Searching for his first win since May 27, Hammel was charged with a difficult task: Return to the place where he started his career and pitch in arguably the biggest game of the season to date. And, after being sidelined for more than a month due to injury, start for just the second time since July.The evening started out terribly for Hammel, who allowed two doubles and a run in his first seven pitches. The Rays scored a second run when Chris Davis failed to handle a grounder to first base. Hammel induced two more ground balls, escaping a 21-pitch inning by allowing just two runs (one earned).
Tampa Bay scored again in the second when slow-footed catcher Jose Molina doubled to right and then scored on consecutive fly ball outs. He received a loud ovation from the crowd for his hustle, if not his speed.
That was the last run Hammel would allow. He retired 12 of 14 after Molina’s double. He struck out his final two batters and threw just 77 pitches (52 for strikes).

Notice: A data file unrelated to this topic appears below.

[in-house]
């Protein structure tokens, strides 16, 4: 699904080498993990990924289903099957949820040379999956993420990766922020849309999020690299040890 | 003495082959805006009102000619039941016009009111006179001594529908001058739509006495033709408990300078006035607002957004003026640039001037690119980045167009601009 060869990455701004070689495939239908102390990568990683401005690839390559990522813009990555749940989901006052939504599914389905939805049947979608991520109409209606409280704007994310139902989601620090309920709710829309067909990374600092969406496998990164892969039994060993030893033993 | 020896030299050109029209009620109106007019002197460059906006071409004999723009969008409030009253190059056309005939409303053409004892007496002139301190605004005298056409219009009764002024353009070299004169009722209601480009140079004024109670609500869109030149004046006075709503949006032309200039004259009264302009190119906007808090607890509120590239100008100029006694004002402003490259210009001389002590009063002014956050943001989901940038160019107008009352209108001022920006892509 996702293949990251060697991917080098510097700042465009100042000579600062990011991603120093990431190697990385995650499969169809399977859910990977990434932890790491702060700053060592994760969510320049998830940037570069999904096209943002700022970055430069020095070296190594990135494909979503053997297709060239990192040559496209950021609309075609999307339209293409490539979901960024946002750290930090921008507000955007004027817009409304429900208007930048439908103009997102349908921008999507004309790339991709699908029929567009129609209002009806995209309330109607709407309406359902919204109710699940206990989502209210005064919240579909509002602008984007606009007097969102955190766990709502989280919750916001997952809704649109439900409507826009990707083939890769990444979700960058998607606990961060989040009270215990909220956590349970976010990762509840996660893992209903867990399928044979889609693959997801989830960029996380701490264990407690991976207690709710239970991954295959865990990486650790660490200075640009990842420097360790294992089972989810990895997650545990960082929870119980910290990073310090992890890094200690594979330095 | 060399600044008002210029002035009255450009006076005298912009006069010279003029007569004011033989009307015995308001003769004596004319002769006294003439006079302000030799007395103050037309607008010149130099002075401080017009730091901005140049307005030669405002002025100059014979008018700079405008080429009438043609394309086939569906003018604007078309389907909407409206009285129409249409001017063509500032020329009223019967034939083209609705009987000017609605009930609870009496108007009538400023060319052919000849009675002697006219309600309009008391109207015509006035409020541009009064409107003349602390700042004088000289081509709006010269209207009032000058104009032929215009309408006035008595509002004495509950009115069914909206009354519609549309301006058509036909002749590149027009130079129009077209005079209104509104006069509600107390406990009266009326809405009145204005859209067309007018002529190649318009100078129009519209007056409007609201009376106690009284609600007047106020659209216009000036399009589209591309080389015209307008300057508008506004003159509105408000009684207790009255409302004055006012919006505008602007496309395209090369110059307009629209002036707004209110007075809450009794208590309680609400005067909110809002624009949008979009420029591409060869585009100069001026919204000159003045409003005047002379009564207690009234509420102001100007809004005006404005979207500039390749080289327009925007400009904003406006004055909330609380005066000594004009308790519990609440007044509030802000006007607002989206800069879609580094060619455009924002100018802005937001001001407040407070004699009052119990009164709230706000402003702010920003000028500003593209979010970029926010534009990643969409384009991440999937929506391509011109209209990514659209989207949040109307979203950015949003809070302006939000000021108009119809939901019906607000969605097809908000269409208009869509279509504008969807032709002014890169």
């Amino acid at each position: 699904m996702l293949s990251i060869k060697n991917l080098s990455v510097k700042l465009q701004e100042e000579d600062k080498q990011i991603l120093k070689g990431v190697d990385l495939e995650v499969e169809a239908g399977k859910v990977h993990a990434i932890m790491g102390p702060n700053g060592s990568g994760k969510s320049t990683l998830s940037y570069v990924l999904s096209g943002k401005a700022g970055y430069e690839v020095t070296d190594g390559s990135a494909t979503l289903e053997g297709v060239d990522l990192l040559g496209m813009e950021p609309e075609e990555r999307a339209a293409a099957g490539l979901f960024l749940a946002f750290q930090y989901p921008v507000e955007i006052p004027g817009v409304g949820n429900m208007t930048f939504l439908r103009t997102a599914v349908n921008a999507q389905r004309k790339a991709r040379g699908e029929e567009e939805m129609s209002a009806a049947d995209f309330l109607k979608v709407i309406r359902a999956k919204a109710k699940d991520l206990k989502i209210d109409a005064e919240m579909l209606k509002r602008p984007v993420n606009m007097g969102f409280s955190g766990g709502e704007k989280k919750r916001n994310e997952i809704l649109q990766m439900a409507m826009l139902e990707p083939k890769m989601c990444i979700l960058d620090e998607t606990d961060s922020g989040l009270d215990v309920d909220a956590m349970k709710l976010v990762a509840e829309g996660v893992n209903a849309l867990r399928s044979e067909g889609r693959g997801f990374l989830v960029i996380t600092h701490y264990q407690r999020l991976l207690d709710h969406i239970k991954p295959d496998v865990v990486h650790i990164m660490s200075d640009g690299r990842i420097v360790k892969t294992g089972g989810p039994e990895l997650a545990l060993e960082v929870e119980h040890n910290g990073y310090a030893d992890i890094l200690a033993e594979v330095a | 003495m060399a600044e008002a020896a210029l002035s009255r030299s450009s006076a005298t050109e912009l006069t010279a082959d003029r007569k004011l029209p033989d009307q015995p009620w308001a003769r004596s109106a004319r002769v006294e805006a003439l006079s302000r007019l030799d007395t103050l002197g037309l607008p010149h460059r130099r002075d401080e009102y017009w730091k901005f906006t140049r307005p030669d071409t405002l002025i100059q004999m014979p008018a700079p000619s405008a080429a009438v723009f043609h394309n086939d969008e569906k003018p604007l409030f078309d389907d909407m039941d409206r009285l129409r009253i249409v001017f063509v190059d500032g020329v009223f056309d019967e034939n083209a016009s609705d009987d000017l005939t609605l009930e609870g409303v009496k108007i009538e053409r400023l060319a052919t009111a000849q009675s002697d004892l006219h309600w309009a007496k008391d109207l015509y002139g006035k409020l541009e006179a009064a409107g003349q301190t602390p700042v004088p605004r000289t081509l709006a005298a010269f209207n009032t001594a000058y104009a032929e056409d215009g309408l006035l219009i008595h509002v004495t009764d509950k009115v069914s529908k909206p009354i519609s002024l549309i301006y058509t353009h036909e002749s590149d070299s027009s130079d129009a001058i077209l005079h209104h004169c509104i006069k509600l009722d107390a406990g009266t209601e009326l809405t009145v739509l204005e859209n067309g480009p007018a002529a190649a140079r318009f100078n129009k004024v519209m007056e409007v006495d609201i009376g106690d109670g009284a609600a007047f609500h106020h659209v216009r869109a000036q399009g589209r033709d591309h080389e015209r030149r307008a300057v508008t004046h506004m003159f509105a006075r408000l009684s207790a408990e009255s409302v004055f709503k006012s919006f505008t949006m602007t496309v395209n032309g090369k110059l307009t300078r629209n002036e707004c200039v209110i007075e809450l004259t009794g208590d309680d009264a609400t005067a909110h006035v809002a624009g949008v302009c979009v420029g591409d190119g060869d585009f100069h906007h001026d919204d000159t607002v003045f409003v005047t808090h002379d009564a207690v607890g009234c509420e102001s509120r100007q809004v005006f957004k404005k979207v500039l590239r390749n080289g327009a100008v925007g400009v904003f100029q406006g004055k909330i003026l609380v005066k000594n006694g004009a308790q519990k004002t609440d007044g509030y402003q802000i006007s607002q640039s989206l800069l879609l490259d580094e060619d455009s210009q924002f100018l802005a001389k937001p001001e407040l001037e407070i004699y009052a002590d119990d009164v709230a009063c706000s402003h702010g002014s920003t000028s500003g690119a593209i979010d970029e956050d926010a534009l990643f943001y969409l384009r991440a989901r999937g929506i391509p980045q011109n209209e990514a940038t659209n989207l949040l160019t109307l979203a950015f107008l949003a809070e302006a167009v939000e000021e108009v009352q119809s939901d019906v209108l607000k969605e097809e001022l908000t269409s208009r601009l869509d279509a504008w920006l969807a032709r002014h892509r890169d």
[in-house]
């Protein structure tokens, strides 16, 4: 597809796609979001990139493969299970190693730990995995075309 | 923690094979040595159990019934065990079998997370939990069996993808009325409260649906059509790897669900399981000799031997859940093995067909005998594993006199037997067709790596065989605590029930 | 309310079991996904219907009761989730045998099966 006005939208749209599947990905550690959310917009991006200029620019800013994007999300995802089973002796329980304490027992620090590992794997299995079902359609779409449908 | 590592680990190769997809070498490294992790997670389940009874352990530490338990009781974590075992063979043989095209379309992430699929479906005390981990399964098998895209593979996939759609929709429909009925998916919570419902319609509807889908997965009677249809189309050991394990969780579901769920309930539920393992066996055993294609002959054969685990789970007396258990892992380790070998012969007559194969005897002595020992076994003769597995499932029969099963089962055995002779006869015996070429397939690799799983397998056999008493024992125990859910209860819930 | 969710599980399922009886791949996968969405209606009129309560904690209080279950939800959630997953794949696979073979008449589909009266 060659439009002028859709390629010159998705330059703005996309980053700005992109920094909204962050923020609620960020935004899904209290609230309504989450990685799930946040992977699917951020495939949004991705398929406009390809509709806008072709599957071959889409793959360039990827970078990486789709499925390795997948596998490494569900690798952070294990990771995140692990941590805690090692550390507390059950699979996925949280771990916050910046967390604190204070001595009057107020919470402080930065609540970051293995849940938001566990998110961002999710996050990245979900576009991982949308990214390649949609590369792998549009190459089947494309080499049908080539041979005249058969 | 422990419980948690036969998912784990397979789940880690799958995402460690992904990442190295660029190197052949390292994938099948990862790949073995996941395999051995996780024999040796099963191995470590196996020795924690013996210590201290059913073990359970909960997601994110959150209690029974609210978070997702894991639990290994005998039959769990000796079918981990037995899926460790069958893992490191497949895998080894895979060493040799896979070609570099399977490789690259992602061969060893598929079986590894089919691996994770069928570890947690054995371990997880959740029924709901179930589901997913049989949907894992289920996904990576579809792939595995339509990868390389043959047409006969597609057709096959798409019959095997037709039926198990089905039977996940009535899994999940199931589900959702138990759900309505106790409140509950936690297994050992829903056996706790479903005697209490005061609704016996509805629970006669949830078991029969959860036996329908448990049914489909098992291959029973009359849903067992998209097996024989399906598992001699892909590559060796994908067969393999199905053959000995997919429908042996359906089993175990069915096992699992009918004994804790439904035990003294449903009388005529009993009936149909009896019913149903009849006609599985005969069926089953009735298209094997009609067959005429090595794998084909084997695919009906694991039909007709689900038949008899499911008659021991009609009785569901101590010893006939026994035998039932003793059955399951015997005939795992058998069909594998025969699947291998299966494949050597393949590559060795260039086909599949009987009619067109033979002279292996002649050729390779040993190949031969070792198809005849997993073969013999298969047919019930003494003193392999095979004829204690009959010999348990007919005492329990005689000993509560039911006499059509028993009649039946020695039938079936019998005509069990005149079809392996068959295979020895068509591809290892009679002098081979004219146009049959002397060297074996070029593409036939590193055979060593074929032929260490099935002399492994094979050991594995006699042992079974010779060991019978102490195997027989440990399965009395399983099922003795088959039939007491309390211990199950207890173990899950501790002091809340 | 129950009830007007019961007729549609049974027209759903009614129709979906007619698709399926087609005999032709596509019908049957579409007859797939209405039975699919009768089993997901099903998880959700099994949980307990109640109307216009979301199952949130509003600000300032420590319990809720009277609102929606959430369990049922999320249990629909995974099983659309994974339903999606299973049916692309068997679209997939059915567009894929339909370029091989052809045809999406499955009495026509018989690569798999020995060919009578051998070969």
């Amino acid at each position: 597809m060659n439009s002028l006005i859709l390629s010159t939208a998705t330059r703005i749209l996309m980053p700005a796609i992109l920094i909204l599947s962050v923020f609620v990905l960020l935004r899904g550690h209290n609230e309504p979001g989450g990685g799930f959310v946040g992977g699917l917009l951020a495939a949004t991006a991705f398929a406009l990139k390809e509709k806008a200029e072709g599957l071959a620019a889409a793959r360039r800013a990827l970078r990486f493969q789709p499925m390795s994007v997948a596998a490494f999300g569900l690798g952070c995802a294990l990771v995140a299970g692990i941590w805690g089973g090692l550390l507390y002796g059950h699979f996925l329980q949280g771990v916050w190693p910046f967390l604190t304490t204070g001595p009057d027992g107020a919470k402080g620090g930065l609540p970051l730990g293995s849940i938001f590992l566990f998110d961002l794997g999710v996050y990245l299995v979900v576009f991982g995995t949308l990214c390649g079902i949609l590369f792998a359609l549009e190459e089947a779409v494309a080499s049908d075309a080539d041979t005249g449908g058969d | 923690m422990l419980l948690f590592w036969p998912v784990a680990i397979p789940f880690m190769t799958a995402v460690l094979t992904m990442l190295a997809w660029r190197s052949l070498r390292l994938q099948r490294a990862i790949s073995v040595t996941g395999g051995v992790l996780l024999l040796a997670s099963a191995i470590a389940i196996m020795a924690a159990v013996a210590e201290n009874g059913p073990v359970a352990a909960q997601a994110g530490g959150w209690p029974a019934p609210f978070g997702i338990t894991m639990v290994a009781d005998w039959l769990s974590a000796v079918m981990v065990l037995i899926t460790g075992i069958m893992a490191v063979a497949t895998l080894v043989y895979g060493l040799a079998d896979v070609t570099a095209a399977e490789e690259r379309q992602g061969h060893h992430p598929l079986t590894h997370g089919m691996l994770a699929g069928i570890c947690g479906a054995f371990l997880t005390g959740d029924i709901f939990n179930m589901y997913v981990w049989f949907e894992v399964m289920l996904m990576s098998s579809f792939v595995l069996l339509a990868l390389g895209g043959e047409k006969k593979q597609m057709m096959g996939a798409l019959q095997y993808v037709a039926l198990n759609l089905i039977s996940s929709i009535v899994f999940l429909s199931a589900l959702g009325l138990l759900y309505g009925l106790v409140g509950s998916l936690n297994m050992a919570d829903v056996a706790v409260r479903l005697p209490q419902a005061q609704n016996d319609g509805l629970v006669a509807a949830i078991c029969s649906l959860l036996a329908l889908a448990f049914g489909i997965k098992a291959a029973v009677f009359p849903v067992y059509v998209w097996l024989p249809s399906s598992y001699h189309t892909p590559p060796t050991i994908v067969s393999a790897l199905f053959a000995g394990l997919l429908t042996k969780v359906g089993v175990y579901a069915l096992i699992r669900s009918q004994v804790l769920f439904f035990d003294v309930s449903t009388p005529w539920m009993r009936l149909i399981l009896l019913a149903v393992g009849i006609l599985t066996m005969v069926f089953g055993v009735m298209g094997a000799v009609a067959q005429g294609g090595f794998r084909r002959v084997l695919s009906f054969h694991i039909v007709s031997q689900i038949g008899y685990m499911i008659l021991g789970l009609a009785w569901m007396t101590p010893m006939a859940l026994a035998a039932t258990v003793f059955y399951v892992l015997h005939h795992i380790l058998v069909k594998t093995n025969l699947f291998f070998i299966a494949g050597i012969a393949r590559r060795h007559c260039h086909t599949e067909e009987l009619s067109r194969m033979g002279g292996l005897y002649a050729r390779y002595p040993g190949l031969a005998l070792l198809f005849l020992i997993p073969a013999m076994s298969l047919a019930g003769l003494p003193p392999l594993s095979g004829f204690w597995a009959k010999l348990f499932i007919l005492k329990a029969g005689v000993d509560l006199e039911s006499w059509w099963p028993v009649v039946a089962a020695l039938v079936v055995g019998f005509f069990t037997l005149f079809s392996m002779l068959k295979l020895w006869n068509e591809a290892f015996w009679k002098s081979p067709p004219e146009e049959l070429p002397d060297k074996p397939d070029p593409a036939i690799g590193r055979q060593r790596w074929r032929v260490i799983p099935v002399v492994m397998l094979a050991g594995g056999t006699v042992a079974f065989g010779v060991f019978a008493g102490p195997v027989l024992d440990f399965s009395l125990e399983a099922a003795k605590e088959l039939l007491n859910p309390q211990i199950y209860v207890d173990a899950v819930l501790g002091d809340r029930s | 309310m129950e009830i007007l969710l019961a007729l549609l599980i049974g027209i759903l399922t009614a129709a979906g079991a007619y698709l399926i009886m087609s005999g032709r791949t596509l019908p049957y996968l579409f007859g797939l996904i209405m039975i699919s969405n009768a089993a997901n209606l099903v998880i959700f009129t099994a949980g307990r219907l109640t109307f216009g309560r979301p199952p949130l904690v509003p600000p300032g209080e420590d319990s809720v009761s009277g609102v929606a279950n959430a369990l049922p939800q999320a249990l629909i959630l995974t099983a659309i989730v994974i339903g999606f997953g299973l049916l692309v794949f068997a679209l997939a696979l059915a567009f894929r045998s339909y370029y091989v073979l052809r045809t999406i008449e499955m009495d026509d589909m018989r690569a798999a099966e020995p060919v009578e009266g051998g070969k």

A former 10th-round draft pick of the Rays in 2002, Hammel, who spent three seasons with the Rays, incredibly had never won at Tropicana Field before picking up the victory on Opening Day this year against reigning Cy Young Award winner David Price.
Much has changed since that outing for Hammel, who began the season 7-2, but had dropped six straight decisions heading into Friday and was sidelined for more than a month due to a strained right forearm.Friday was just his second start since coming off the disabled list and, after a rough beginning, kept the Orioles close until they could finally get some runs against Price.
Far from his best, Price allowed a baserunner in every inning he pitched. He lasted just five – his shortest outing since going five innings on Aug. 19 at Camden Yards. Similar to that game – in which Price allowed 10 hits but two runs – the hard-throwing lefty kept bending but not breaking Friday.
"He’s one of the aces in the game and we took him out early," Machado said. "And we were definitely excited for that."
The Orioles scored their first run on a Jones’ RBI single, though it was more good fortune than solid hitting. With the bases loaded and no outs, Jones hit a slow high-bouncing chopped halfway down the third base line that Evan Longoria couldn’t snag barehanded.
Davis then struck out and Valencia, who was 10-for-14 in his career against Price, hit into a double firstname.lastname@example.org